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Adaptive Driving Program Helps Texas Health Arlington Memorial Patients Regain Mobility, Independence|
ARLINGTON, Texas — Karen Tesmer never thought she’d end up in the emergency room fighting for her life one year ago. The 51-year-old elementary school administrator started her day feeling fine, but a few hours later, Tesmer found herself suffering from a stroke caused by atrial fibrillation.
“Don’t get me wrong, I like my French fries, but I was in good health when it happened,” she said. “I don’t think I could’ve done anything differently to avoid my stroke, because it happened all of a sudden.”
According to the National Stroke Association, more than 2 million people are currently living with atrial fibrillation, or irregular heartbeat. More than 70 percent of those patients will die from a stroke, and another one-third of Americans living with atrial fibrillation are undiagnosed, according to the National Stroke Association.
Tesmer considers herself one of the lucky ones. She survived her stroke, but it resulted in paralysis on the left side of her body.
“Last November, I began a driving rehabilitation program at Texas Health Arlington Memorial Hospital, and it definitely served as a great confidence builder,” Tesmer said. “I didn’t have to depend on anyone to drive me where I needed to go.”
Texas Health Arlington Memorial’s new Adaptive Driving Program is currently the only one in Tarrant County and one of two in the Dallas-Fort Worth area. To pin-point the best approach for rehabilitation, the program thoroughly assesses a patient’s abilities with a clinical evaluation, a driving simulator and a behind-the-wheel test.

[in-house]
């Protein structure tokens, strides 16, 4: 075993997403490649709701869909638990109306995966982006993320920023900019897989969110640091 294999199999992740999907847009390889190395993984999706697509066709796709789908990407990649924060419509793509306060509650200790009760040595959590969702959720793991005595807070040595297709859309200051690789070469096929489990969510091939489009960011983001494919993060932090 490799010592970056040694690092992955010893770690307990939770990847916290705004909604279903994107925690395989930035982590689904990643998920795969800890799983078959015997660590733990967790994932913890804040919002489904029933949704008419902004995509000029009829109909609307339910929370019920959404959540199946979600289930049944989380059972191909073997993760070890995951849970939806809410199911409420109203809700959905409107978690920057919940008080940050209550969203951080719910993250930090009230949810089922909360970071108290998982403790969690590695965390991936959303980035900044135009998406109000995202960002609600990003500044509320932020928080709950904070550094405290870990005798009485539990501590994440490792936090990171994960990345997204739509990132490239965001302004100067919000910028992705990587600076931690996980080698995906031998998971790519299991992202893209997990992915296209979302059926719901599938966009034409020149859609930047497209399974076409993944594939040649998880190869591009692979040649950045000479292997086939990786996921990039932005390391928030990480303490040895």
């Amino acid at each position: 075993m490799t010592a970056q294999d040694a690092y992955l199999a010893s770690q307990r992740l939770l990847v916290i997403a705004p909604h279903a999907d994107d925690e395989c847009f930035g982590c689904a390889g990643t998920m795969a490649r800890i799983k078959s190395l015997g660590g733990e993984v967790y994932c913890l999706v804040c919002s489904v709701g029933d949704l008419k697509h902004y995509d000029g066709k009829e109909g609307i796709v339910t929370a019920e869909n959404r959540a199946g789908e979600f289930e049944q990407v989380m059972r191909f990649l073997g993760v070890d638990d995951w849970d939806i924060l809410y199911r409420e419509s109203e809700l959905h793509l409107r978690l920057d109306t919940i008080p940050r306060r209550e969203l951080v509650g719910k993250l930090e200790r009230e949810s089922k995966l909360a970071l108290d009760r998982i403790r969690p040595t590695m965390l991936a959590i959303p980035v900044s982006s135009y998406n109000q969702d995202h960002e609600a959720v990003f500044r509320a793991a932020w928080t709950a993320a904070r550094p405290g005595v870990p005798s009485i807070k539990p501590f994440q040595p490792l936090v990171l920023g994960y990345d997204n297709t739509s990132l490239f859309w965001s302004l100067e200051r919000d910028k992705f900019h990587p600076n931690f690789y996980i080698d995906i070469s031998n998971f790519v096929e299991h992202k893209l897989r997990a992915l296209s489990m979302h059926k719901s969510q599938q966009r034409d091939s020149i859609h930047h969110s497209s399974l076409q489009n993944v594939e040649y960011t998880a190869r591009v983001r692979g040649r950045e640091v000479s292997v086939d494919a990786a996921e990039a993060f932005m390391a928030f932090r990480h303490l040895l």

Instructed by a licensed therapist and driving rehabilitation specialist, the comprehensive driving program offers the option of undergoing behind-the-wheel evaluations in a customized van, four-door sedan, or using the patient’s personal vehicle.
“The program helps disabled individuals find the independence and freedom that driving provides,” said Dr. Carla Young, physical medicine and rehabilitation physician on the medical staff at Texas Health Arlington Memorial. “It also helps patients like Karen, suffering from neurologic, orthopedic or developmental conditions, regain their mobility and independence.
Tesmer’s paralysis limited her independence. “After my stroke, I had minimal use of my left arm,” she said.
According to Dr. Kevin Conner, a neurologist on the medical staff and Texas Health Arlington Memorial’s Stroke Center director, paralysis is common amongst stroke survivors.
“When a stroke damages a certain part of the brain, that area may no longer work as well as it did before the stroke – causing problems with walking, speaking, seeing or even feeling,” he said.
Conner said the goal of the program is to protect patients but also to ensure the safety of all North Texas residents.
“The program helps determine which patients can safely get behind the wheel without causing harm to themselves or others,” he said. “We have to remember they’re maneuvering a 2,500-pound missile – and that’s nothing to take lightly.”
Tesmer successfully completed the program and received a new license in January 2013. Since then, she’s outfitted her vehicle with an extended turn knob and blinker. Although Tesmer’s stroke limits her to working part-time as an assistant principal at a Grand Prairie elementary school, she’s grateful for the ability to drive again.
“I’d recommend the program to anyone, because it has helped improve my quality of life,” she said.
The adaptive driving program is self-pay and requires a referral from a physician. To learn more about this program and other occupational rehabilitation services, contact the occupational therapy department at 817-960-6465 or visit TexasHealth.org/OccupationalTherapy.
About Texas Health Arlington Memorial Hospital
Doctors on the medical staff practice independently and are not employees or agents of the hospital.